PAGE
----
Book Review: The Fault in Our Stars (John Green)

Let’s talk about death. “Really?”, you ask. Really. Let’s talk about death because we all talk about life too much. We have bucket lists, to-do lists, and plans. We encourage each other to live rather than waste away. We tweet out tear-jerking, motivational quotes pulled from the likes of Oscar Wilde and paint dreamy futures that have no foreseeable end.  To live is the rarest thing in the world. Most people exist, that is all. 

But in the words of Woody Allen, I’m not afraid of death; I just don’t want to be there when it happens, most of us (okay, practically all of us) shy away from the one concept that is just as inevitable as life. Death.

I’m making assertions on the human condition as if I’m not a part of it, so let’s call for full disclosure.  It sounds morbid to admit, but I have a high tolerance regarding anything death-related. In university, I desperately wanted to take a course called The Psychology of Death and Dying. My friends thought it was creepy and my family thought I was crazy, but it was actually a highly popular class. And when I finally got the chance to enroll, it did not disappoint. Granted, there were the occasional silent tears from students when something hit close to home and the material was depressing. Yet, there was a strange freedom in spending three hours a week talking about all things that are generally taboo in polite conversation. Suicide, palliative care, bereavement – it was nothing fabulous. But death is the less glamorous and loyal companion to life. It happens to all of us, will happen to all of us, but we forget that it’s what makes life that much more precious.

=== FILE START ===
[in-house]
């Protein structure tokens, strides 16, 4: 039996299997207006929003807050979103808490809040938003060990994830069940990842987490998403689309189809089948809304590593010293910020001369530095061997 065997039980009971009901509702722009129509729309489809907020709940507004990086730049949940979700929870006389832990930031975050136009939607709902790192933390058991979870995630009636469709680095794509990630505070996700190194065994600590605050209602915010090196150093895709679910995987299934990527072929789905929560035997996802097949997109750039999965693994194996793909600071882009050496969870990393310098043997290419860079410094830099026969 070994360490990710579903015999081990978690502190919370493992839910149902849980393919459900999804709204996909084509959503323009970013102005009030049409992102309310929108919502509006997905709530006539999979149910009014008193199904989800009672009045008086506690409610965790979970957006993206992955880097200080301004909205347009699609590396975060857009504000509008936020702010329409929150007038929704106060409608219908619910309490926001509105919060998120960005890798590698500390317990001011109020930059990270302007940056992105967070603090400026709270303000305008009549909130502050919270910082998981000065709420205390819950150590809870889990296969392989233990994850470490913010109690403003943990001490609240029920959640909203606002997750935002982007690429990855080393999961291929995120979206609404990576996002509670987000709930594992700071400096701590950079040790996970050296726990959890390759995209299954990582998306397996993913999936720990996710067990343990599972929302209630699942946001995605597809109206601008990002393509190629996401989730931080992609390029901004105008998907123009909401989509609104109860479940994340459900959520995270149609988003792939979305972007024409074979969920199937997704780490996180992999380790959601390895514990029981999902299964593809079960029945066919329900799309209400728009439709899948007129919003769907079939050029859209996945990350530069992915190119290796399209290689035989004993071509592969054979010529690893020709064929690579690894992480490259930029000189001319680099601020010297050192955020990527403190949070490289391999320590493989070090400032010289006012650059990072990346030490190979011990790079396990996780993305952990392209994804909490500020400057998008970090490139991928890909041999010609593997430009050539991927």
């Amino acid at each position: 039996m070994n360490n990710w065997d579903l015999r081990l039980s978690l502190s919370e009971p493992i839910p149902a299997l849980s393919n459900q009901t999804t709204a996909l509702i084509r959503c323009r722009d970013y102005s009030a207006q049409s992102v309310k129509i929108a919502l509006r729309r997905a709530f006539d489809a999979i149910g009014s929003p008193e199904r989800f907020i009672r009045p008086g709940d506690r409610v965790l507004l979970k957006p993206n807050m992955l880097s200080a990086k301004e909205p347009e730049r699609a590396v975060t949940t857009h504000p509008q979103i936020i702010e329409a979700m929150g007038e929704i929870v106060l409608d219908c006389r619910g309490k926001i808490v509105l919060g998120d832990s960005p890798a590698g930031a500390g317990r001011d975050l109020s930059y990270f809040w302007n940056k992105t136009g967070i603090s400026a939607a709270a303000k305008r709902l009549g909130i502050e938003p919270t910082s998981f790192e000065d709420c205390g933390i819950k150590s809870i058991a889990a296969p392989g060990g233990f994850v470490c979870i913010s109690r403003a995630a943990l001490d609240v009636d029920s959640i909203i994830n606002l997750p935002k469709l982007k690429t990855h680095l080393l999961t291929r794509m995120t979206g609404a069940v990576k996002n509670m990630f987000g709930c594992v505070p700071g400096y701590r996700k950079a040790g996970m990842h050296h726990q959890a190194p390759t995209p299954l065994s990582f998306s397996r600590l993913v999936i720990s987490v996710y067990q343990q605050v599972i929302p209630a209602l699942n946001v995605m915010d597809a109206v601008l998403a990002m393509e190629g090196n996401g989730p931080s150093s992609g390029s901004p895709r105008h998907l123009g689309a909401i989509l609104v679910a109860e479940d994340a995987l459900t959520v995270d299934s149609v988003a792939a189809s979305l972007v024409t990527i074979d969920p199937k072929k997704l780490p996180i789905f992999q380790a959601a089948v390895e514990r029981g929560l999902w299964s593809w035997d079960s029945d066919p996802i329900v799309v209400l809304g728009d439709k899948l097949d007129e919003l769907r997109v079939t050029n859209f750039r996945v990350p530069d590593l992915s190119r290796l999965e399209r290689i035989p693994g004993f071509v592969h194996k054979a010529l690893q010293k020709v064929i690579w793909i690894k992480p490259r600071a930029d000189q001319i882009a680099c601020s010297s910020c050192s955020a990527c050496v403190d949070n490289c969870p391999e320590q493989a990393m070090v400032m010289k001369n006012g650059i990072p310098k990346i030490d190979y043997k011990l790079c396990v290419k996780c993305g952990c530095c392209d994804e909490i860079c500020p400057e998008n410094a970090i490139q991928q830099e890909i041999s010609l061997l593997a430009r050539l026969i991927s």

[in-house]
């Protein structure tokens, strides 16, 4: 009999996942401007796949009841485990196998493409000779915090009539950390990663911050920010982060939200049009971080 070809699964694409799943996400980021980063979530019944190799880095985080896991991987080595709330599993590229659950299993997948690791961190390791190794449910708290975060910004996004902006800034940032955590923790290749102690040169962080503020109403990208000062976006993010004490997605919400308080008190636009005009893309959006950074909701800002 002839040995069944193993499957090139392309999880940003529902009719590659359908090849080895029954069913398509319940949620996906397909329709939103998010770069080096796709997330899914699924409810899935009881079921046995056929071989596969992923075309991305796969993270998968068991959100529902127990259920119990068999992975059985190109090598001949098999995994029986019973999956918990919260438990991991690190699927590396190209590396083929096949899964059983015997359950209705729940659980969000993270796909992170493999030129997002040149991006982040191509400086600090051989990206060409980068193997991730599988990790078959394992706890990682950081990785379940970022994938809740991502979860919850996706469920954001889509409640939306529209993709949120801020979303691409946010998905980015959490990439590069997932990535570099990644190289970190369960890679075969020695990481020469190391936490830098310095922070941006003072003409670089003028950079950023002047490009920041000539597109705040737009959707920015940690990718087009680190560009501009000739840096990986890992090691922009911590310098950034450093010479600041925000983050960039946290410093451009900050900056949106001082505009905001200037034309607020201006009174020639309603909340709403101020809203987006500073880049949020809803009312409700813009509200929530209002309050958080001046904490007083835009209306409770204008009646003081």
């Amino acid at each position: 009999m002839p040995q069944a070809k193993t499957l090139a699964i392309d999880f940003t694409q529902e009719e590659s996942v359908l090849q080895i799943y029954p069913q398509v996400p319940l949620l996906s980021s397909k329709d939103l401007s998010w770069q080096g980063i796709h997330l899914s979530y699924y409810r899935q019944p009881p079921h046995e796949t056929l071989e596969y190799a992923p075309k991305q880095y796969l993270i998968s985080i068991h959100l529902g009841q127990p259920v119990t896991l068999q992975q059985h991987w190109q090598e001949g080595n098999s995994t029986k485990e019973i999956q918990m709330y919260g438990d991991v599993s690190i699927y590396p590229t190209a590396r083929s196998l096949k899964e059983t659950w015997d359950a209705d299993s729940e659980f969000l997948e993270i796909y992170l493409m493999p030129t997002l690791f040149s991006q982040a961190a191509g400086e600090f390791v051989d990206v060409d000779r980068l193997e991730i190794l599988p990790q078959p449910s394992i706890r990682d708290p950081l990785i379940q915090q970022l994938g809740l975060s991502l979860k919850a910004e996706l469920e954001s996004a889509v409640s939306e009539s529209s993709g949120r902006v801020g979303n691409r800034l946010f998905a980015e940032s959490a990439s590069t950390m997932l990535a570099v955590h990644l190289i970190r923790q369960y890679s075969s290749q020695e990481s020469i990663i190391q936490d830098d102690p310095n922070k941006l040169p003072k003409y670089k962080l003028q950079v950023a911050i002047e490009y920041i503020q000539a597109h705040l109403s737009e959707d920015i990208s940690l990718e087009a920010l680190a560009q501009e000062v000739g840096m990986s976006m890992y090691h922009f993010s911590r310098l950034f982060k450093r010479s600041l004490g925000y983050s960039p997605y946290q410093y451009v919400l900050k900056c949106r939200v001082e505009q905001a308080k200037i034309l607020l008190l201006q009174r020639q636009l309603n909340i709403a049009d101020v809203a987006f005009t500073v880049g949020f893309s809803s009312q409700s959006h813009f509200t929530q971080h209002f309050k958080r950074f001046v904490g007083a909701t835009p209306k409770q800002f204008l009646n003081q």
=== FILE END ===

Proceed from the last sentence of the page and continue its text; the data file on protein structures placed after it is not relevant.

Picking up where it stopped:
Philosophy aside, let’s talk books (finally moving on to the real point haha…I beat around the bush, it’s a talent 🙂 ). Call me hypocritical, but even though I claim to be some death-hugging-not-afraid-to-talk-about-it psycho I’m not one to go for books on the subject. I can’t do it. All those heartbreaking, sweetly-tailored stories on losing someone you love just don’t appeal to me which is why I was hesitant about reading The Fault in Our Stars.  Of course, I’m an idiot because this book is the absolute best.

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